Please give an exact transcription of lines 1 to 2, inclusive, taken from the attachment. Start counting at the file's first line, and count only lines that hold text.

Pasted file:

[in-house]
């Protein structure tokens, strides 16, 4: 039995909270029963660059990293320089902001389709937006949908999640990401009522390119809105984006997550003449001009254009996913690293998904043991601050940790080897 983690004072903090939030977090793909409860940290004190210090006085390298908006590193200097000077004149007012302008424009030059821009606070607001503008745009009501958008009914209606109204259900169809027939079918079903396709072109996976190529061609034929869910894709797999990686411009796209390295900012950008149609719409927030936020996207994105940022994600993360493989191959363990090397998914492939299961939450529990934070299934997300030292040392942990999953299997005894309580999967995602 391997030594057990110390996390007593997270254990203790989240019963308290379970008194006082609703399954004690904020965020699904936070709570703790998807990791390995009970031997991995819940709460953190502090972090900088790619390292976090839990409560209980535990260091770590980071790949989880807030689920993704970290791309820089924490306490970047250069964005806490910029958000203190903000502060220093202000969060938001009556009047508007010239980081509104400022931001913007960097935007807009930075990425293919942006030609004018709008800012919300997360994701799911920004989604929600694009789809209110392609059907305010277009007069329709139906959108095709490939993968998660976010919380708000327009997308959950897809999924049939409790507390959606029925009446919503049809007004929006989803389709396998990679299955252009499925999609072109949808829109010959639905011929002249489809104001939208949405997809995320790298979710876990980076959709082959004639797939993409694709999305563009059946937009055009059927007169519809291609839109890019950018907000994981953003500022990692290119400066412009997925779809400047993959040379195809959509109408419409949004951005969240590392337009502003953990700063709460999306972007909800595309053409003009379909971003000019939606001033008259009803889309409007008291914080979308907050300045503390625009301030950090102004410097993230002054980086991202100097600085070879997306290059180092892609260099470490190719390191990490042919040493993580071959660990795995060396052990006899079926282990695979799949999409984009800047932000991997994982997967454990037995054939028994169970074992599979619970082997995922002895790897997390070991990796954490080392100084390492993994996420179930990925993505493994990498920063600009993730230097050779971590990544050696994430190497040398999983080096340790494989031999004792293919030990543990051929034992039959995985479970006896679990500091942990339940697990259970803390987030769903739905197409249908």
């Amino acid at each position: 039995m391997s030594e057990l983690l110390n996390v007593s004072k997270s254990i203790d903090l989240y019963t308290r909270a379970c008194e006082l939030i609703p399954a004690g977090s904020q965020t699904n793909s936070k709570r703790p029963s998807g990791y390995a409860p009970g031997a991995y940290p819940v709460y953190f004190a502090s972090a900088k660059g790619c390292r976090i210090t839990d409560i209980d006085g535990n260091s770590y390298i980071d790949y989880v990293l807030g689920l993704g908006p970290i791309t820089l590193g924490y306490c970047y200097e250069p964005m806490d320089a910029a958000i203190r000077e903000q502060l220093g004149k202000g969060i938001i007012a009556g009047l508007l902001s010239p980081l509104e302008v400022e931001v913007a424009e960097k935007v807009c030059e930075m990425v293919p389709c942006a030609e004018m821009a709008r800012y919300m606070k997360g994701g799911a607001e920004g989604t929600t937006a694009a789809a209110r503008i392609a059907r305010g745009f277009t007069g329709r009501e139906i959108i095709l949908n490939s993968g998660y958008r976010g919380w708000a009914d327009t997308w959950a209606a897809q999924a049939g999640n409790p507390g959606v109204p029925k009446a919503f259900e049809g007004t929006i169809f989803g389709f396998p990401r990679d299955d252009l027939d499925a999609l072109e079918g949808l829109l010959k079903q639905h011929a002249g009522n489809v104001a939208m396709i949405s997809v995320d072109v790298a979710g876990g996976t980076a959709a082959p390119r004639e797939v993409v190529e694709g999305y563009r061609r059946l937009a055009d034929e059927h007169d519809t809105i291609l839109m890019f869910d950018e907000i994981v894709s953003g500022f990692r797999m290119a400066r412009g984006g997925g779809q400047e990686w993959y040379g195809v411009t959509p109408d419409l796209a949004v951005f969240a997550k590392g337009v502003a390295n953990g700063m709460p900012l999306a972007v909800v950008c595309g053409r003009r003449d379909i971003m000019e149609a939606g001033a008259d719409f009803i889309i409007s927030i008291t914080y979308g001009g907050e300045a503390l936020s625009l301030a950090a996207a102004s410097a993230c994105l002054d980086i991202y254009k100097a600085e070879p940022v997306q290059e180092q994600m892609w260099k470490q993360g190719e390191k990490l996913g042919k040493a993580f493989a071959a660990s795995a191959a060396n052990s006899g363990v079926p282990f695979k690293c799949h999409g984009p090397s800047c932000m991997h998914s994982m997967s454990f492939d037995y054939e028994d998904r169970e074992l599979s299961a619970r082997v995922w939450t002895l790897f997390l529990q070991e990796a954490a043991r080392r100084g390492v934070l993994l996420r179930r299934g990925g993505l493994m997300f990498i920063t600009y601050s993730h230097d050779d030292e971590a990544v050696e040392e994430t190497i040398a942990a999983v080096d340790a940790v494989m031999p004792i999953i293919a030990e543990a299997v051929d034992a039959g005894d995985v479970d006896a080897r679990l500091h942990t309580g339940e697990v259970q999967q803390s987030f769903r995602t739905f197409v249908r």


[in-house]
């Protein structure tokens, strides 16, 4: 039995909270029963660059990293320089902001389709937006949908999640990401009522390119809105984006997550003449001009254009996913690293998904043991601050940790080897 983690004072903090939030977090793909409860940290004190210090006085390298908006590193200097000077004149007012302008424009030059821009606070607001503008745009009501958008009914209606109204259900169809027939079918079903396709072109996976190529061609034929869910894709797999990686411009796209390295900012950008149609719409927030936020996207994105940022994600993360493989191959363990090397998914492939299961939450529990934070299934997300030292040392942990999953299997005894309580999967995602 391997030594057990110390996390007593997270254990203790989240019963308290379970008194006082609703399954004690904020965020699904936070709570703790998807990791390995009970031997991995819940709460953190502090972090900088790619390292976090839990409560209980535990260091770590980071790949989880807030689920993704970290791309820089924490306490970047250069964005806490910029958000203190903000502060220093202000969060938001009556009047508007010239980081509104400022931001913007960097935007807009930075990425293919942006030609004018709008800012919300997360994701799911920004989604929600694009789809209110392609059907305010277009007069329709139906959108095709490939993968998660976010919380708000327009997308959950897809999924049939409790507390959606029925009446919503049809007004929006989803389709396998990679299955252009499925999609072109949808829109010959639905011929002249489809104001939208949405997809995320790298979710876990980076959709082959004639797939993409694709999305563009059946937009055009059927007169519809291609839109890019950018907000994981953003500022990692290119400066412009997925779809400047993959040379195809959509109408419409949004951005969240590392337009502003953990700063709460999306972007909800595309053409003009379909971003000019939606001033008259009803889309409007008291914080979308907050300045503390625009301030950090102004410097993230002054980086991202100097600085070879997306290059180092892609260099470490190719390191990490042919040493993580071959660990795995060396052990006899079926282990695979799949999409984009800047932000991997994982997967454990037995054939028994169970074992599979619970082997995922002895790897997390070991990796954490080392100084390492993994996420179930990925993505493994990498920063600009993730230097050779971590990544050696994430190497040398999983080096340790494989031999004792293919030990543990051929034992039959995985479970006896679990500091942990339940697990259970803390987030769903739905197409249908």